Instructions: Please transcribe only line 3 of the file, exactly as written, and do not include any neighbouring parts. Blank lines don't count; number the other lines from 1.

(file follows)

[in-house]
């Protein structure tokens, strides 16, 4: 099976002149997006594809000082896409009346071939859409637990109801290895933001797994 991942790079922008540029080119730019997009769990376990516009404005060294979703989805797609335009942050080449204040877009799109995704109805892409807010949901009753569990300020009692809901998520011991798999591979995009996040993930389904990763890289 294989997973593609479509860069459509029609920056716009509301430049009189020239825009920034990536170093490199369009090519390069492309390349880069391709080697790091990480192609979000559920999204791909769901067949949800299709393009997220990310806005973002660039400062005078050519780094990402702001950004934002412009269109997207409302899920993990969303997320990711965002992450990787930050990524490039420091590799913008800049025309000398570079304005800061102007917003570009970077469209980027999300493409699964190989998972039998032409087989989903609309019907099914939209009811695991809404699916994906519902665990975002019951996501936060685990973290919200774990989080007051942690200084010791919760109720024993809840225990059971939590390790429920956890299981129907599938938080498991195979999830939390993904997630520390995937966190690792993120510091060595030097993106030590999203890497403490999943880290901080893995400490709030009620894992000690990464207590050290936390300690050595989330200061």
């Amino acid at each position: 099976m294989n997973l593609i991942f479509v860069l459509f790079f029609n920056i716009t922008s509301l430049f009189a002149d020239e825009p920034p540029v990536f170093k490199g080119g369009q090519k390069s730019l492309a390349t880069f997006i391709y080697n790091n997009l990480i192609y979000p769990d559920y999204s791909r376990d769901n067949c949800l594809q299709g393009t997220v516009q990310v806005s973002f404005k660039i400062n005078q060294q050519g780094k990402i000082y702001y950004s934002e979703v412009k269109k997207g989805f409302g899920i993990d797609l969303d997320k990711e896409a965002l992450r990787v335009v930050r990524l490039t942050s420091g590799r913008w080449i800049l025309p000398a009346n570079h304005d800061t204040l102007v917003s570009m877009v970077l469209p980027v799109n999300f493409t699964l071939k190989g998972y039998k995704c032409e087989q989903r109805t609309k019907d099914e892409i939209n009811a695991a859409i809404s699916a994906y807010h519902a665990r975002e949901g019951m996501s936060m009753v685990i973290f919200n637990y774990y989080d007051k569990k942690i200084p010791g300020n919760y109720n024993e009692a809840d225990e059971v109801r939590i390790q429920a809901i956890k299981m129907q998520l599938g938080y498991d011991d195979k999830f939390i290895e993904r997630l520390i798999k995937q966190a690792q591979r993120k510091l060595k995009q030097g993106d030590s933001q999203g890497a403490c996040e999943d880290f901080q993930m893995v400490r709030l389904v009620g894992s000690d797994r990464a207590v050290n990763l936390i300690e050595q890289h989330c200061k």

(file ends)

């Amino acid at each position: 099976m294989n997973l593609i991942f479509v860069l459509f790079f029609n920056i716009t922008s509301l430049f009189a002149d020239e825009p920034p540029v990536f170093k490199g080119g369009q090519k390069s730019l492309a390349t880069f997006i391709y080697n790091n997009l990480i192609y979000p769990d559920y999204s791909r376990d769901n067949c949800l594809q299709g393009t997220v516009q990310v806005s973002f404005k660039i400062n005078q060294q050519g780094k990402i000082y702001y950004s934002e979703v412009k269109k997207g989805f409302g899920i993990d797609l969303d997320k990711e896409a965002l992450r990787v335009v930050r990524l490039t942050s420091g590799r913008w080449i800049l025309p000398a009346n570079h304005d800061t204040l102007v917003s570009m877009v970077l469209p980027v799109n999300f493409t699964l071939k190989g998972y039998k995704c032409e087989q989903r109805t609309k019907d099914e892409i939209n009811a695991a859409i809404s699916a994906y807010h519902a665990r975002e949901g019951m996501s936060m009753v685990i973290f919200n637990y774990y989080d007051k569990k942690i200084p010791g300020n919760y109720n024993e009692a809840d225990e059971v109801r939590i390790q429920a809901i956890k299981m129907q998520l599938g938080y498991d011991d195979k999830f939390i290895e993904r997630l520390i798999k995937q966190a690792q591979r993120k510091l060595k995009q030097g993106d030590s933001q999203g890497a403490c996040e999943d880290f901080q993930m893995v400490r709030l389904v009620g894992s000690d797994r990464a207590v050290n990763l936390i300690e050595q890289h989330c200061k």